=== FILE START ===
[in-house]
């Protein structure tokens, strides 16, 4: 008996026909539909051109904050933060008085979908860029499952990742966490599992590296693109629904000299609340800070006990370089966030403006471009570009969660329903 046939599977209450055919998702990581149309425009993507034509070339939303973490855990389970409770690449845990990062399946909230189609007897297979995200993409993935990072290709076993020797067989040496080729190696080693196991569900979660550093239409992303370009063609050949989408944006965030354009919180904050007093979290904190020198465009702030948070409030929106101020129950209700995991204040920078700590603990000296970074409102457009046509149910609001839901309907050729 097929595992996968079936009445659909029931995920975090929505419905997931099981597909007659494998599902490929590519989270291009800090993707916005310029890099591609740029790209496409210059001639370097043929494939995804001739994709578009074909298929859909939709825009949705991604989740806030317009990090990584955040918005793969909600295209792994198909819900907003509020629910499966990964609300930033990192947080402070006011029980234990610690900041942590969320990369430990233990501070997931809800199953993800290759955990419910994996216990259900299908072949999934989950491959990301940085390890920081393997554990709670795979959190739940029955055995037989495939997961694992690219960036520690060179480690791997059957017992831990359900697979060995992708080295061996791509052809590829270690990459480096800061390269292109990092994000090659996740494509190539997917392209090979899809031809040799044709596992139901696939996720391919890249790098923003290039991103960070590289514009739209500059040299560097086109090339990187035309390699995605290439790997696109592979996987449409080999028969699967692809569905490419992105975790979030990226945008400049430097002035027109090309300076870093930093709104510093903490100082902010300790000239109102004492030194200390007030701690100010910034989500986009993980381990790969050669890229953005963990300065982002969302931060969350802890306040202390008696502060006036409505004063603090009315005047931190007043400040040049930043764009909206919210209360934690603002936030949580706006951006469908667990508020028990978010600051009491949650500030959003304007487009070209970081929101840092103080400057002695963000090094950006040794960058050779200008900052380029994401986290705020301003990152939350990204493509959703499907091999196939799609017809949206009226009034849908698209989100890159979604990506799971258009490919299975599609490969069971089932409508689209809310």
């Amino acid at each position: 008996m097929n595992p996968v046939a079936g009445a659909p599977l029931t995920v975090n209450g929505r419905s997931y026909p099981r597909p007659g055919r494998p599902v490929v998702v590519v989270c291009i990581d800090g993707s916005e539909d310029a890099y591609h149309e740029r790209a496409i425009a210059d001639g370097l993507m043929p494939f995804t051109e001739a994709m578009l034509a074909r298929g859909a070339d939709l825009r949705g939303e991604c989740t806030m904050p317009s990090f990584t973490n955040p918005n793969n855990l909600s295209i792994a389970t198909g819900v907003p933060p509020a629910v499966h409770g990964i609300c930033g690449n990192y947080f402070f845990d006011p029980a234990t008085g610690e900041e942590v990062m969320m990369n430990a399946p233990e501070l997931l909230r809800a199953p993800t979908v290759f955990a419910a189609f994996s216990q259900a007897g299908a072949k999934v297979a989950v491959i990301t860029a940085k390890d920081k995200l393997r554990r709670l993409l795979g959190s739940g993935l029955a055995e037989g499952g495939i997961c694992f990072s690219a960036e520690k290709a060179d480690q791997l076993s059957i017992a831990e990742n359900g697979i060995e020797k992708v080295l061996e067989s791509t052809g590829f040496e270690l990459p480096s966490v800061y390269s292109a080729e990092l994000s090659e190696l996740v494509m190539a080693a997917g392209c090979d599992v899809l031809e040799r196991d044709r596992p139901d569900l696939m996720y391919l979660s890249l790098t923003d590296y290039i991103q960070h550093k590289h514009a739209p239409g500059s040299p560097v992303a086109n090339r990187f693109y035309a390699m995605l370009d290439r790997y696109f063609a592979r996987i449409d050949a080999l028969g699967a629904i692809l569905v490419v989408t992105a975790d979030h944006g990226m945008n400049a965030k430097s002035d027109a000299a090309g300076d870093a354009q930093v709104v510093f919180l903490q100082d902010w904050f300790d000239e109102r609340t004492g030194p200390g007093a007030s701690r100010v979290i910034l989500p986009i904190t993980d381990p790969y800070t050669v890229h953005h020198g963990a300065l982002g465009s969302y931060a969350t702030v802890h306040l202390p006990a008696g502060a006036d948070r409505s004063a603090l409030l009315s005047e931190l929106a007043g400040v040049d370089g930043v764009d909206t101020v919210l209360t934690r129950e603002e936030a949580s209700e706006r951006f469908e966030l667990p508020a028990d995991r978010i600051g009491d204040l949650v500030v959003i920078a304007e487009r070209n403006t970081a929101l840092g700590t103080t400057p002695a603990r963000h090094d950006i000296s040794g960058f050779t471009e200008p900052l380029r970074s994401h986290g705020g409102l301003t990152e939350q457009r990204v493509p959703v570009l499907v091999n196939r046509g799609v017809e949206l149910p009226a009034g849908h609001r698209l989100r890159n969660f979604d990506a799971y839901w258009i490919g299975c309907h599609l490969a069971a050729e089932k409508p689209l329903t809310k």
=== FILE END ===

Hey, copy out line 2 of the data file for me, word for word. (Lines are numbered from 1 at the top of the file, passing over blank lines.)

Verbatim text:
């Protein structure tokens, strides 16, 4: 008996026909539909051109904050933060008085979908860029499952990742966490599992590296693109629904000299609340800070006990370089966030403006471009570009969660329903 046939599977209450055919998702990581149309425009993507034509070339939303973490855990389970409770690449845990990062399946909230189609007897297979995200993409993935990072290709076993020797067989040496080729190696080693196991569900979660550093239409992303370009063609050949989408944006965030354009919180904050007093979290904190020198465009702030948070409030929106101020129950209700995991204040920078700590603990000296970074409102457009046509149910609001839901309907050729 097929595992996968079936009445659909029931995920975090929505419905997931099981597909007659494998599902490929590519989270291009800090993707916005310029890099591609740029790209496409210059001639370097043929494939995804001739994709578009074909298929859909939709825009949705991604989740806030317009990090990584955040918005793969909600295209792994198909819900907003509020629910499966990964609300930033990192947080402070006011029980234990610690900041942590969320990369430990233990501070997931809800199953993800290759955990419910994996216990259900299908072949999934989950491959990301940085390890920081393997554990709670795979959190739940029955055995037989495939997961694992690219960036520690060179480690791997059957017992831990359900697979060995992708080295061996791509052809590829270690990459480096800061390269292109990092994000090659996740494509190539997917392209090979899809031809040799044709596992139901696939996720391919890249790098923003290039991103960070590289514009739209500059040299560097086109090339990187035309390699995605290439790997696109592979996987449409080999028969699967692809569905490419992105975790979030990226945008400049430097002035027109090309300076870093930093709104510093903490100082902010300790000239109102004492030194200390007030701690100010910034989500986009993980381990790969050669890229953005963990300065982002969302931060969350802890306040202390008696502060006036409505004063603090009315005047931190007043400040040049930043764009909206919210209360934690603002936030949580706006951006469908667990508020028990978010600051009491949650500030959003304007487009070209970081929101840092103080400057002695963000090094950006040794960058050779200008900052380029994401986290705020301003990152939350990204493509959703499907091999196939799609017809949206009226009034849908698209989100890159979604990506799971258009490919299975599609490969069971089932409508689209809310």